Imagine my delight in the opportunity to say goodbye to my Brother portable typewriter and endless packets of Letraset. No more crude attempts at making a NASA logo for my class trips to space. No more attempts to make Newspaper mastheads. I could go to The Guardian’s website and take myself a copy of theirs. I can remember lolloping around the school to show colleagues the quality of my kids’ newspapers. Let’s not forget my creative teaching of the apostrophe. Grabbing cartoon characters from Disney and Looney Toons websites for the kids to make posters like this:
Simple yet effective and powerful task – one I replicated again in the noughties with images of mobile phones, cyberbullying etc. Providing even the most reluctant writer the opportunity to succeed and write for a real audience.
Of course I wasn’t alone, there are technology and ICT teachers across the land who have encouraged learners to source content from the interweb and it is only in recent times that we can see that some have ceased ‘because the exam board won’t let us’ – not exactly the best reason – and I’m getting to that in a moment.
He that steals a cow from a poor widow, or a stirk from a cottar, is a thief; he that lifts a drove from a Sassenach laird, is a gentleman-drover. And, besides, to take a tree from the forest, a salmon from the river, a deer from the hill, or a cow from a Lowland strath, is what no Highlander need ever think shame upon.
-Scott, Sir Walter
Evan Dhu Maccombich to EdwardWaverley.Waverley, ch.18.
Okay, where am I going with this? Our man Walter has hit the nail on the head. It has been the view that it’s an ‘Us and Them’ world. We, the poor downtrodden under-funded, doing-good ‘for the kids’ teachers have traditionally ‘bent’ the rules because that’s what ‘normal’ people do. We are a nation of cassette and video recording, floppy disc copying, CD burning, right click saving internet voyagers enhancing the learning experience for the next/this generation’s learners. The anti-piracy warnings at the beginning of DVDs prompt universal derision- ‘You wouldn’t steal a car’ – ‘I would if I could download one’.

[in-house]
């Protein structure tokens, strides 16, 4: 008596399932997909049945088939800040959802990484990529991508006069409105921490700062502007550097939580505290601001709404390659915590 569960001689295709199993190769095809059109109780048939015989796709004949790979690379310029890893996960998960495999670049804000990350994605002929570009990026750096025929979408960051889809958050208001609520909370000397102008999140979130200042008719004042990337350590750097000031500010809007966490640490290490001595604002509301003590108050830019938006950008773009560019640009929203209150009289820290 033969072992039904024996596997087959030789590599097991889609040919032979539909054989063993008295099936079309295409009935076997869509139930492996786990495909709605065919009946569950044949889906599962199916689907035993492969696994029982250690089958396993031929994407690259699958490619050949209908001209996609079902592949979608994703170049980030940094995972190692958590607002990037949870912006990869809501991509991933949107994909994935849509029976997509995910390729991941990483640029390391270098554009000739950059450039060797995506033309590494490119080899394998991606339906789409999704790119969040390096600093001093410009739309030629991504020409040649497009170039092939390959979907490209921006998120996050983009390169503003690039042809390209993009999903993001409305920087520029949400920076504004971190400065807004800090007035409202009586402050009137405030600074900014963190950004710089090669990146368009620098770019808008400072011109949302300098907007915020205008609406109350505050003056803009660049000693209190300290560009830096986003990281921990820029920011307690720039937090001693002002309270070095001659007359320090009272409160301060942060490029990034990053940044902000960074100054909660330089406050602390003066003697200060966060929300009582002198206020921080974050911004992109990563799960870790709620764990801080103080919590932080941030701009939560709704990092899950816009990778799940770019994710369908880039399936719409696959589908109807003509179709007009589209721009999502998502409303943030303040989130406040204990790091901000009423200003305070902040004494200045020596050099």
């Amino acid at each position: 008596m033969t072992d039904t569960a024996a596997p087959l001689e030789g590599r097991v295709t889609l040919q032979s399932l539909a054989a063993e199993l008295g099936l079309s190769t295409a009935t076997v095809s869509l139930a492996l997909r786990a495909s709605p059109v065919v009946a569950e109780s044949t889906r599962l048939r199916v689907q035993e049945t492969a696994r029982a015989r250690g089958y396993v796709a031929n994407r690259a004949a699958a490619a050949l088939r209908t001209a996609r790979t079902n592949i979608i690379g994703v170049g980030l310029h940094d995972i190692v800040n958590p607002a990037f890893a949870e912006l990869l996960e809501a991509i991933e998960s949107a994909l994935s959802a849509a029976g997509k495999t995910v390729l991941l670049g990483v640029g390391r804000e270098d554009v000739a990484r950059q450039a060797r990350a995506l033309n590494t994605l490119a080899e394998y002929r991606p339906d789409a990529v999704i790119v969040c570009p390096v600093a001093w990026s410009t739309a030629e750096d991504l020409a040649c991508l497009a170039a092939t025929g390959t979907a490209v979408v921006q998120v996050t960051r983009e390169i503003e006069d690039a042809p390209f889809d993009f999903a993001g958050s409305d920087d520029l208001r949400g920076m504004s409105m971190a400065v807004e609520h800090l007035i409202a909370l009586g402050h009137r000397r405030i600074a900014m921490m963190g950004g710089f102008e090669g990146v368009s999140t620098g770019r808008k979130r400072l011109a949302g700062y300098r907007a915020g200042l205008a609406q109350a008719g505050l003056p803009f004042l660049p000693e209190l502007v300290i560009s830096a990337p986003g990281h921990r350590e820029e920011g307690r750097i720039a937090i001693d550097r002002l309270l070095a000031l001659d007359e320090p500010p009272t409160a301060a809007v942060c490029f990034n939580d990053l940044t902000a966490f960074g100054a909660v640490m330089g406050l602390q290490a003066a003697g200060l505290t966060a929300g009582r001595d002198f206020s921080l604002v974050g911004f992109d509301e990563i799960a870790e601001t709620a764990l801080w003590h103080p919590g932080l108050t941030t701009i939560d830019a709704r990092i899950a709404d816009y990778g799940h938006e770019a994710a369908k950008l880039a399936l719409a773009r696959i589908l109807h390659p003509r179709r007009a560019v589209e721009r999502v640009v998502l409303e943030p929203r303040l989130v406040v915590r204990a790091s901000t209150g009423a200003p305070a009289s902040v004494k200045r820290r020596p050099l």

All this can be achieved because traditionally we don’t see the whites of the eyes of the fat cats from whom we are acquiring content and resources.
It’s different now.
Web 2.0, and the rest, is making us a world of creators and publishers. We’re uploading pictures, music, videos, Flash activities, personal writing, presentations, teaching resources and more – and so are our learners. That image that you’ve found is just the thing to add value and impact to the learning activity for that needy class of yours. But that image doesn’t belong to an international image company – no, it belongs to someone like you..
Now that’s different isn’t it?
Can you look a person in the eyes if you know they know you’ve taken something of theirs?
It’s 2010 and I’ve recently attended conferences where my resources have been re -presented by other speakers (did they know I’d be there when they created the presentation? Would it have made a difference?)
Intellectual Property – ’tis an interesting idea. Does it extend to my tweets on Twitter. Several times now I’ve seen my tweets passed off as someone else’s. Should I care?
My blog on eSafety appears on another site – did they need to ask me first?
Did they need to seek copyright permission?
We are all producers and creators. Web 2.0 sees learners and teachers mingling together in a complicated collection of communication tools from YouTube to Facebook and I believe we’ve missed the most important message when considering copyright.
Currently our thinking has been around the threats of being caught. Schools and individuals will be faced with hefty fines if their crime can be proven. Well yes, sad I suppose and nobody likes to have their money taken from them do they? Yet the real point is this; we must teach our learners to value IPR. It is simply wrong to take without asking. It is wrong to pass what’s not yours, as your own. We need to instil respect for one and other – that is our priority.
I don’t even think it’s all about money – it’s about acknowledging people’s value.
The top image belongs to Meg Pickard – the one below appears in a Horlicks advert. You can read Meg’s account of how the companies concerned responded when she indicated they had used her image and her ‘idea’ without permission.
So, in the absence of a better suggestion, I’m all for creative commons. It allows us to build a respect for creativity, IPR and collaboration. We should be building this into our teaching; ‘That’s a great poem Jimmy lad, hop onto the CC site and get your IPR sorted. Have you thought about whether you want to allow people to add to it or would you prefer them to only read it as you intended?
Seems to me I’ve had a good idea there. You can copy it if you like.